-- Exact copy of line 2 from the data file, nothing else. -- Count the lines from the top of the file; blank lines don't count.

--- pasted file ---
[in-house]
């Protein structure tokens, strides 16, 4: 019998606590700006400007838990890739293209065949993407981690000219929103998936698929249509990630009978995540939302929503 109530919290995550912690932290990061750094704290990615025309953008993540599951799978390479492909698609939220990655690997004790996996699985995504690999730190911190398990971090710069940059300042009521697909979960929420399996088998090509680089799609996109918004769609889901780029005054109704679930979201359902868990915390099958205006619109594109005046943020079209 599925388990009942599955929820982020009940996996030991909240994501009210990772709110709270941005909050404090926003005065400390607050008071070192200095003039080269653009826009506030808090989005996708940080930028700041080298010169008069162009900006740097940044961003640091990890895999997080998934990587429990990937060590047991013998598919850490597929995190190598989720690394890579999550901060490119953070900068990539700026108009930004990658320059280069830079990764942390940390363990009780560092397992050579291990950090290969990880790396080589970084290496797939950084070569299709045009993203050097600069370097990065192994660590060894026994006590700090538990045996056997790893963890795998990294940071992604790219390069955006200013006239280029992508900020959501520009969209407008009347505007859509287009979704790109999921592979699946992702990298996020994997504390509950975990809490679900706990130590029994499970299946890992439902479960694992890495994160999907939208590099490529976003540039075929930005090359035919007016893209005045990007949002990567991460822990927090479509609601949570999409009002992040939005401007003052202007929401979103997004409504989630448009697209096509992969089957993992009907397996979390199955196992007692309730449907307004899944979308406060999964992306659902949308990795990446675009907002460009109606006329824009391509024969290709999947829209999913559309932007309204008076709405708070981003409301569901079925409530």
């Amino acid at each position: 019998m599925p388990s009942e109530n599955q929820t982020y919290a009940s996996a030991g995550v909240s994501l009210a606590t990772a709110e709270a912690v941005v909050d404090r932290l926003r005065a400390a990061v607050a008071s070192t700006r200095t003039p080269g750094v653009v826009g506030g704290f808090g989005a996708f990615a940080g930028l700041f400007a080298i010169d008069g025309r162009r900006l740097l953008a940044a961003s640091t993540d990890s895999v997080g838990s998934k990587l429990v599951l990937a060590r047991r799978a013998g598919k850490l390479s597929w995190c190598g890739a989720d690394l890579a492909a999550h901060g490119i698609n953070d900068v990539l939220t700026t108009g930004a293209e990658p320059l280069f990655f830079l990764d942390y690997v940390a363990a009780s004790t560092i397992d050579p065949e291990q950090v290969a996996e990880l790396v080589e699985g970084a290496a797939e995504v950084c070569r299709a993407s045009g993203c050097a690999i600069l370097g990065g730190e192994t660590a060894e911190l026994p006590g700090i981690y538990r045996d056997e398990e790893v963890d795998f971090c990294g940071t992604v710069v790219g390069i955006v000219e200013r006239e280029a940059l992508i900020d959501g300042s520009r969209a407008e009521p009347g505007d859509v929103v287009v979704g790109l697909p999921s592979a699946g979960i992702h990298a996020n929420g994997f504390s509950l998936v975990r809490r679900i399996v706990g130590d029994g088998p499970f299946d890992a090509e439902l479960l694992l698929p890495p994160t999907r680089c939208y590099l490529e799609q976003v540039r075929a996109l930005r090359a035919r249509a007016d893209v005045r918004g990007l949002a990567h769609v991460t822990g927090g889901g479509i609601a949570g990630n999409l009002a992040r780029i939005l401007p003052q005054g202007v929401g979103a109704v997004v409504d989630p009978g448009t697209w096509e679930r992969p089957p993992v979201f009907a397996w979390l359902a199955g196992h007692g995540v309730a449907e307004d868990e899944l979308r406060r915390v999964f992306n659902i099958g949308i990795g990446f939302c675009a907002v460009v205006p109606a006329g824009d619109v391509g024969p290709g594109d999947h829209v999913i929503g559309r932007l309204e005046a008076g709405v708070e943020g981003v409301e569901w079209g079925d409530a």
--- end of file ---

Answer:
């Protein structure tokens, strides 16, 4: 019998606590700006400007838990890739293209065949993407981690000219929103998936698929249509990630009978995540939302929503 109530919290995550912690932290990061750094704290990615025309953008993540599951799978390479492909698609939220990655690997004790996996699985995504690999730190911190398990971090710069940059300042009521697909979960929420399996088998090509680089799609996109918004769609889901780029005054109704679930979201359902868990915390099958205006619109594109005046943020079209 599925388990009942599955929820982020009940996996030991909240994501009210990772709110709270941005909050404090926003005065400390607050008071070192200095003039080269653009826009506030808090989005996708940080930028700041080298010169008069162009900006740097940044961003640091990890895999997080998934990587429990990937060590047991013998598919850490597929995190190598989720690394890579999550901060490119953070900068990539700026108009930004990658320059280069830079990764942390940390363990009780560092397992050579291990950090290969990880790396080589970084290496797939950084070569299709045009993203050097600069370097990065192994660590060894026994006590700090538990045996056997790893963890795998990294940071992604790219390069955006200013006239280029992508900020959501520009969209407008009347505007859509287009979704790109999921592979699946992702990298996020994997504390509950975990809490679900706990130590029994499970299946890992439902479960694992890495994160999907939208590099490529976003540039075929930005090359035919007016893209005045990007949002990567991460822990927090479509609601949570999409009002992040939005401007003052202007929401979103997004409504989630448009697209096509992969089957993992009907397996979390199955196992007692309730449907307004899944979308406060999964992306659902949308990795990446675009907002460009109606006329824009391509024969290709999947829209999913559309932007309204008076709405708070981003409301569901079925409530």